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Effect of benzodiazepines on the dose of alfaxalone needed for endotracheal intubation in healthy dogs

Italiano, Maria, Robinson, Rebecca
Veterinary anaesthesia and analgesia 2018 v.45 no.6 pp. 720-728
acepromazine, adverse effects, alfaxalone, blood pressure, diazepam, dogs, heart rate, intravenous injection, linear models, methadone, sedation, surgery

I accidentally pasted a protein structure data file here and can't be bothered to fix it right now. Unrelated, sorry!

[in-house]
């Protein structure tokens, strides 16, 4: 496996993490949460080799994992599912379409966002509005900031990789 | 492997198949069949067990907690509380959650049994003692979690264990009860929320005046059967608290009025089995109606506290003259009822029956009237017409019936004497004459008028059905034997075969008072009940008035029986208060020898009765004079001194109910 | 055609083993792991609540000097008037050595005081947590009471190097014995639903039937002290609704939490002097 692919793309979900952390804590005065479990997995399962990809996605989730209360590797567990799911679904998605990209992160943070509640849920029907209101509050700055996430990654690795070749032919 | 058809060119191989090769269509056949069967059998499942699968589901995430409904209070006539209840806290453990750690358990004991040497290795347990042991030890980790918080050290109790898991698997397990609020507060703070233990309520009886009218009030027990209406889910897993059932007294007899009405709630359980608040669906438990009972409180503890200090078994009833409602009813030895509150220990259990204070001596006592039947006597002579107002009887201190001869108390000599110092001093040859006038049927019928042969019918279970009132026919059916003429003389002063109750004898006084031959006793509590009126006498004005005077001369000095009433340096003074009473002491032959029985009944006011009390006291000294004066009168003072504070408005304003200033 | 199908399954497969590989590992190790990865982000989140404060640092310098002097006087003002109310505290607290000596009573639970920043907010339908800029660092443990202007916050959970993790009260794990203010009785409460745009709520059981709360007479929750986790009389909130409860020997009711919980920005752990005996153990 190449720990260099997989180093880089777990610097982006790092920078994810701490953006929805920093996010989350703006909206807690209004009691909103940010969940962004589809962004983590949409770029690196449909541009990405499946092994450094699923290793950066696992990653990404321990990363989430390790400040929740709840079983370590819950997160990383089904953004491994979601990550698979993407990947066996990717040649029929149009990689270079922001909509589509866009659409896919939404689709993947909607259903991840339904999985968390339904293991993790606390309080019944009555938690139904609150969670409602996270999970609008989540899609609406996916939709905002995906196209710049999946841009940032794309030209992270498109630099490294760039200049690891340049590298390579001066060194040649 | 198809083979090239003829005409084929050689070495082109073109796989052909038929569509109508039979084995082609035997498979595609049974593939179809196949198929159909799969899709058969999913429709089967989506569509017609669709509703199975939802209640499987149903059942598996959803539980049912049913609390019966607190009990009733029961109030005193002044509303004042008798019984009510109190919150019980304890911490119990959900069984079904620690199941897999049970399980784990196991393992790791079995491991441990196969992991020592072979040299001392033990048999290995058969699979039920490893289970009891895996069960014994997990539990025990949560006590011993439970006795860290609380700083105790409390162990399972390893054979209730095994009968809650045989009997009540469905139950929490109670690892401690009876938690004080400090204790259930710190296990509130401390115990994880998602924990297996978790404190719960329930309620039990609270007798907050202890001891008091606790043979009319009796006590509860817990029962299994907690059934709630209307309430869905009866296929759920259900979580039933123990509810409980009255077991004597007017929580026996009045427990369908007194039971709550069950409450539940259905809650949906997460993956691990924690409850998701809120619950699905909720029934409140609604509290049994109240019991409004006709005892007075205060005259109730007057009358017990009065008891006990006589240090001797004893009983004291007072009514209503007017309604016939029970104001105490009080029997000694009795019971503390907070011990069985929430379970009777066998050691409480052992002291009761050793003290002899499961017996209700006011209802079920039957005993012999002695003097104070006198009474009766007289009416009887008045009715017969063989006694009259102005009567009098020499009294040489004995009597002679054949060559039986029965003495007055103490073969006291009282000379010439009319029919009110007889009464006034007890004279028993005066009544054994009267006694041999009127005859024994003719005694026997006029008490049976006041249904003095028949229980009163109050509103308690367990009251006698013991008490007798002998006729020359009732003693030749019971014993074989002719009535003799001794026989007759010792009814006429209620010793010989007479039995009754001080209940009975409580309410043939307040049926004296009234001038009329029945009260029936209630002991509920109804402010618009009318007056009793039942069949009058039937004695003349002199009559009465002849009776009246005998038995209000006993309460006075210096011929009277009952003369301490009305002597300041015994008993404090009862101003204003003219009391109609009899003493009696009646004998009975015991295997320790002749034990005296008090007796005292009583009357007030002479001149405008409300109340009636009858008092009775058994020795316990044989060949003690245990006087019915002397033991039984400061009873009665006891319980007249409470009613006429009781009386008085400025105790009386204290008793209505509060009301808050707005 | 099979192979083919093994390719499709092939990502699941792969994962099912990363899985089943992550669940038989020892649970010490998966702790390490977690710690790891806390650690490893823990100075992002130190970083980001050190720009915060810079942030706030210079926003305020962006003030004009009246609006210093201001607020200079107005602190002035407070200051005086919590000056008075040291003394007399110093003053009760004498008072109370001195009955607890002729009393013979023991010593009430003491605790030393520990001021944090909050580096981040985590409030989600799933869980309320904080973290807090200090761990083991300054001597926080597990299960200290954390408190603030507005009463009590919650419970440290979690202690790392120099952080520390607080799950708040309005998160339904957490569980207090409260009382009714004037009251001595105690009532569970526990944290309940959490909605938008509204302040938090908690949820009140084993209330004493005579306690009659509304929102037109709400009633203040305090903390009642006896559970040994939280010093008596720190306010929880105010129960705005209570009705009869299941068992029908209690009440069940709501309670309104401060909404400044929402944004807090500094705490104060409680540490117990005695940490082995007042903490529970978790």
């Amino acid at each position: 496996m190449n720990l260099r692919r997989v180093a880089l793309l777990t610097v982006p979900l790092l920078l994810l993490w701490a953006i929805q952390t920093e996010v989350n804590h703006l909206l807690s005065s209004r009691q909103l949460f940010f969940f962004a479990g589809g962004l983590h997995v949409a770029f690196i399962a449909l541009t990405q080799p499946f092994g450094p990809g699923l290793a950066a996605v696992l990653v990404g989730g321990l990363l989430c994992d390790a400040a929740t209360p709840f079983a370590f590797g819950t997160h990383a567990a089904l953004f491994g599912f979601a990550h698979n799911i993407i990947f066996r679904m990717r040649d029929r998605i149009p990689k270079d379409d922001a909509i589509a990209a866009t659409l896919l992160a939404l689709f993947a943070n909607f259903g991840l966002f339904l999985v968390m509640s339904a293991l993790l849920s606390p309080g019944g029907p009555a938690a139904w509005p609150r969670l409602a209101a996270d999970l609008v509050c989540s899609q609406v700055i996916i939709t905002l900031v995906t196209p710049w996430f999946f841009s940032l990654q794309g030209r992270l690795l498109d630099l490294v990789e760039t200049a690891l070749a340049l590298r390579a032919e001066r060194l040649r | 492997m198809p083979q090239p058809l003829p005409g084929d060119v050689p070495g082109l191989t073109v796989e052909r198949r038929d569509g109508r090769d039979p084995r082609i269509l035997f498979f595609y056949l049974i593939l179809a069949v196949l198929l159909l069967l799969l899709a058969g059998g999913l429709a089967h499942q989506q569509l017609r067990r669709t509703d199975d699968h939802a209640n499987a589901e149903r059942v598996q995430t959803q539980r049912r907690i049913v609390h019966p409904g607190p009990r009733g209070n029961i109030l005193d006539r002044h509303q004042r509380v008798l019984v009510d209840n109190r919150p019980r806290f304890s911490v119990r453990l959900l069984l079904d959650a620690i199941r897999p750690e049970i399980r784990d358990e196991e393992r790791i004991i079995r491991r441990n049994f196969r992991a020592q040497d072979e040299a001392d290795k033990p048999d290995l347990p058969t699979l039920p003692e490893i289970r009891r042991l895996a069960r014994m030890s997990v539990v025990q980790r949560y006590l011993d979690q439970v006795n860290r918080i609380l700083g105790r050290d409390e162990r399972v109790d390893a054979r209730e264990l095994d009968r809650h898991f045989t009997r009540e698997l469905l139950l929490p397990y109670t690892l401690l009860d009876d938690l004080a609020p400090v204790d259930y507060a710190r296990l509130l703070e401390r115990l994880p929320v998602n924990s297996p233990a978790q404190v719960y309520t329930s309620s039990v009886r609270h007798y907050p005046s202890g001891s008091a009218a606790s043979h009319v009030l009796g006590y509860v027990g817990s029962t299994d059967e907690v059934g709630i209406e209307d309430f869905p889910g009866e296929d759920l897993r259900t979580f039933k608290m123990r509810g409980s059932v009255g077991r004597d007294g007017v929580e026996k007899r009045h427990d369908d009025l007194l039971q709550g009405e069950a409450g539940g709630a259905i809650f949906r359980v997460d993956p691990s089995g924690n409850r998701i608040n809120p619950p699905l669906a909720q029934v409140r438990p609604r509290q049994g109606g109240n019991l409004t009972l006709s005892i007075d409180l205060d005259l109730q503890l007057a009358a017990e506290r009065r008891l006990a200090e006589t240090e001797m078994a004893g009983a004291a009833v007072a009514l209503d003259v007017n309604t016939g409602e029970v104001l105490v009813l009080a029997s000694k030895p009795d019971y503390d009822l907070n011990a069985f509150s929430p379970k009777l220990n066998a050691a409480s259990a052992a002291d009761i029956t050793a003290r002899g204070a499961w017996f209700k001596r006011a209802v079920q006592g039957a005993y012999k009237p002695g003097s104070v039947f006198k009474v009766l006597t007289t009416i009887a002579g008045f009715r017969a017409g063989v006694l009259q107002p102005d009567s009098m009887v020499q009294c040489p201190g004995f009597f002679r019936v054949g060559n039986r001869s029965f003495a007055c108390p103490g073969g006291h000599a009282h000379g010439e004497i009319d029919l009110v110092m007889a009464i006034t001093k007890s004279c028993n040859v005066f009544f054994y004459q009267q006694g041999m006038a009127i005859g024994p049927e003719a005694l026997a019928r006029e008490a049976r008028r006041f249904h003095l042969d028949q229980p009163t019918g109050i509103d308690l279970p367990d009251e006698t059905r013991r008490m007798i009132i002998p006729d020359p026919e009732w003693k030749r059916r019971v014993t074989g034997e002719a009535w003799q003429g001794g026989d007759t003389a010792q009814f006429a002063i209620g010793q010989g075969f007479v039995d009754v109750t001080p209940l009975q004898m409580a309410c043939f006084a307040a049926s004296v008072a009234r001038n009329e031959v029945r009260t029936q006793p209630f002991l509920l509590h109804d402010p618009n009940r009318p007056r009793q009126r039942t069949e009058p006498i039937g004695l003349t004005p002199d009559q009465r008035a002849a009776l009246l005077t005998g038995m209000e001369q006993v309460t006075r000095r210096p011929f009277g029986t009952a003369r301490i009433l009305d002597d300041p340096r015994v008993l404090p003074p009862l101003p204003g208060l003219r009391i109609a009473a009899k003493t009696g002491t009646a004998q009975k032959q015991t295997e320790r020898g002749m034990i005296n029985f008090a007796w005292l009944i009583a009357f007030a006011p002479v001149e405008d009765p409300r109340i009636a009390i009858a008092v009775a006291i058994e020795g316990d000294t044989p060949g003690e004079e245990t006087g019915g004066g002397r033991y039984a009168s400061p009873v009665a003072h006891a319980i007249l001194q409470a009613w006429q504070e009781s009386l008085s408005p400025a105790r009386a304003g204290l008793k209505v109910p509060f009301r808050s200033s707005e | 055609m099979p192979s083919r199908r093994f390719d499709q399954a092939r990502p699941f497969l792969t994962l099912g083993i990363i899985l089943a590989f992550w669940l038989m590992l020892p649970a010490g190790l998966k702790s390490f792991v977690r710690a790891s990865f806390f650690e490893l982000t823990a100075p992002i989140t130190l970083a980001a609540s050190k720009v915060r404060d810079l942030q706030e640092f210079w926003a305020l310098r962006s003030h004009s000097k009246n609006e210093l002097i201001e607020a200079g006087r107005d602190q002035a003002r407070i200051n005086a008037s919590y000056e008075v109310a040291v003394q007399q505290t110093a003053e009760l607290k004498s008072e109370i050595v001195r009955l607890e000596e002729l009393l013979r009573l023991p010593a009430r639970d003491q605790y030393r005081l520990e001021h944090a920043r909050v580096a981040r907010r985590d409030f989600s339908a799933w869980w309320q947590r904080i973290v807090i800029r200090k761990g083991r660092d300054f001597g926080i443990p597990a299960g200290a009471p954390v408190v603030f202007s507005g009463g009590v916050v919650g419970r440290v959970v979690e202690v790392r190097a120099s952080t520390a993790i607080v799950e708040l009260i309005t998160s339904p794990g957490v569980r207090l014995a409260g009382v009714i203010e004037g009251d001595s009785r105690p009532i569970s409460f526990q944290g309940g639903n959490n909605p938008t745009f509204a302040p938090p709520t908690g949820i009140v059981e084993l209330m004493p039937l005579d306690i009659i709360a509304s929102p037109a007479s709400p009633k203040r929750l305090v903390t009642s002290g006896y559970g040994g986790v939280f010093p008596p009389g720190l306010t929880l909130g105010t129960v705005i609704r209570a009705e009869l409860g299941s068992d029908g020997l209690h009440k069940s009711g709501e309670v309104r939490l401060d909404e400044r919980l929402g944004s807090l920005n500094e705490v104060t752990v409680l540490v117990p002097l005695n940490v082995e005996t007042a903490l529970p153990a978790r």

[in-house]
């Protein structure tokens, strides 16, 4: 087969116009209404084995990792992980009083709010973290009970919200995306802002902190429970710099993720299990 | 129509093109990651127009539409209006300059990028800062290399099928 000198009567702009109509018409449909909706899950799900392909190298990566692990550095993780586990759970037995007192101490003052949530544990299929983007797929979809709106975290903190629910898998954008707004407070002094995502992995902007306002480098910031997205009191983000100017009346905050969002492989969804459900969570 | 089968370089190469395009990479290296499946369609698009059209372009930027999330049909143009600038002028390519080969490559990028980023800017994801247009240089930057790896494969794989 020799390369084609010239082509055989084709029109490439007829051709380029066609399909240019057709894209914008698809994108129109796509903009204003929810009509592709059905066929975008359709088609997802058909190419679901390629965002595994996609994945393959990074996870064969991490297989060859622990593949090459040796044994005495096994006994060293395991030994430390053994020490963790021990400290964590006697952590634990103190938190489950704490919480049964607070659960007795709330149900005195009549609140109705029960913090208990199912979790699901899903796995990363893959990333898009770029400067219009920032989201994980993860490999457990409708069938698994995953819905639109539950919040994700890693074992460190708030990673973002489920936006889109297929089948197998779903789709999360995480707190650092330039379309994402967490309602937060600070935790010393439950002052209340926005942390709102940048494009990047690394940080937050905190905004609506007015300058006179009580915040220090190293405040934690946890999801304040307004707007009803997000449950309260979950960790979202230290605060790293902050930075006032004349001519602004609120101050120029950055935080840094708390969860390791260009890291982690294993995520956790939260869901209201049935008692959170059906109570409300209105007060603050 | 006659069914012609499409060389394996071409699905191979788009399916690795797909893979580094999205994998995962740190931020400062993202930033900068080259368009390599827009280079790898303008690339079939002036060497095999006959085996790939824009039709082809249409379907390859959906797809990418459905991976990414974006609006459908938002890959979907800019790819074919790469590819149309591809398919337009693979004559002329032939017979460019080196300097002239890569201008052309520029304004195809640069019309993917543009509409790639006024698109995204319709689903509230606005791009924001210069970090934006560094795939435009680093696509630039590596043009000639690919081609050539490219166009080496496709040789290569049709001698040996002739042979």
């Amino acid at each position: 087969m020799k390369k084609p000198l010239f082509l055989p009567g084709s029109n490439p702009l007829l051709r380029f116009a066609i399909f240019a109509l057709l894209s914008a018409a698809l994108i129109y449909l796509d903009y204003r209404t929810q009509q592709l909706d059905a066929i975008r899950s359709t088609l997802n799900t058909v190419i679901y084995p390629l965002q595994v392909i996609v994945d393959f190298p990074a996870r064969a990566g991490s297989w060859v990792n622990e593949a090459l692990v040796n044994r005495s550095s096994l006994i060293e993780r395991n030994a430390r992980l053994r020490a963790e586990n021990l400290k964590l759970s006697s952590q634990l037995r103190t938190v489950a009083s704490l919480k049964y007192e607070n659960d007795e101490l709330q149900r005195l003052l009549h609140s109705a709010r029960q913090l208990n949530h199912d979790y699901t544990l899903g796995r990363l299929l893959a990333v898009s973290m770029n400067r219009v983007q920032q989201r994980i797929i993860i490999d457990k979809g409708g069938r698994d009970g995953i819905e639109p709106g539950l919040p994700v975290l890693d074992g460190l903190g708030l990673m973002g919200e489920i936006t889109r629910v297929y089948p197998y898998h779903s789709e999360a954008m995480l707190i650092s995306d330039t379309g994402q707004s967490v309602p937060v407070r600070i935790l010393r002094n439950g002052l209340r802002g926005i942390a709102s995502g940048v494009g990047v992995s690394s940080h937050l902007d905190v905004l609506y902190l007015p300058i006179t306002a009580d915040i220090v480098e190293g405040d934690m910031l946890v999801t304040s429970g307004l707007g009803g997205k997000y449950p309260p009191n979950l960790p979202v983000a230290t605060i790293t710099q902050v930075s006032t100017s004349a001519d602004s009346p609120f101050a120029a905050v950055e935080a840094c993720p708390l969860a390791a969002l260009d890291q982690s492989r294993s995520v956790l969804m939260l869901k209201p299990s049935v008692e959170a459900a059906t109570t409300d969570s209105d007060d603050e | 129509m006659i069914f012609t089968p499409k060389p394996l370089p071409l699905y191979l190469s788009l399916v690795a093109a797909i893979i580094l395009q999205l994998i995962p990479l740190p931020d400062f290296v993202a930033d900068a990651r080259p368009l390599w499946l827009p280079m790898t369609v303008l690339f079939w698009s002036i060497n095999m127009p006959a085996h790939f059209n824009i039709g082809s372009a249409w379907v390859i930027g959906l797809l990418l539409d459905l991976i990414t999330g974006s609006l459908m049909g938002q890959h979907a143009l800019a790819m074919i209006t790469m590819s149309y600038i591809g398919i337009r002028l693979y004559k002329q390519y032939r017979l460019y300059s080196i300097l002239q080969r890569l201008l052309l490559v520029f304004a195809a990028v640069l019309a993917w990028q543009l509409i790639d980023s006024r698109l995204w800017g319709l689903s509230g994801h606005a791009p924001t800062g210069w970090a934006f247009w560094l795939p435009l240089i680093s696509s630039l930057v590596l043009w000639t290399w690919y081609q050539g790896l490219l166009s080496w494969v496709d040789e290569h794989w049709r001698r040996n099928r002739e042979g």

To evaluate the dose-sparing effect of midazolam or diazepam on the dose of alfaxalone required to achieve endotracheal intubation in premedicated dogs.Prospective, randomized, ‘blinded’, controlled clinical trial.Ninety healthy dogs anaesthetized for elective surgery or diagnostic procedures.Saline (0.1 mL kg–1), or midazolam or diazepam (0.2, 0.3, 0.4 or 0.5 mg kg–1) intravenously (IV) was randomly assigned; investigators were unaware of group designation. After premedication with IV acepromazine 0.01 mg kg–1 and methadone 0.2 mg kg–1, the degree of sedation was assessed. Alfaxalone (0.5 mg kg–1) was administered IV, followed by the assigned treatment. Further alfaxalone was administered until endotracheal intubation could be performed. Ease of endotracheal intubation, pulse rate and arterial blood pressure were assessed. General linear models were used to examine the effect of treatment drug and dose on induction dose of alfaxalone with Tukey’s post hoc tests. Incidence of adverse reactions was assessed with chi-square tests.There were no significant differences between groups with regard to demographic data or sedation. Median (range) induction dose of alfaxalone in the saline group was 0.74 (0.43–1.26) mg kg–1 compared with 0.5 (0.46–0.75) mg kg–1 and 0.5 (0.42–1.2) mg kg–1 for the midazolam and diazepam groups, respectively. Midazolam 0.3 and 0.5 mg kg–1 (p = 0.005 and 0.044, respectively) and diazepam 0.4 mg kg–1 (p = 0.032) reduced the alfaxalone dose compared with saline. Adverse effects were not significantly different between groups. Midazolam 0.2, 0.3, 0.4 and 0.5 mg kg–1 (p < 0.044, p = 0.001, p = 0.007, p = 0.044, respectively) and diazepam 0.2 and 0.5 mg kg–1 (p = 0.025 and p = 0.025) improved intubation score compared with saline.Midazolam 0.3 and 0.5 mg kg–1 and diazepam 0.4 mg kg–1 coadministered at anaesthetic induction allow alfaxalone dose reduction in healthy dogs. Use of benzodiazepines improved the ease of endotracheal intubation.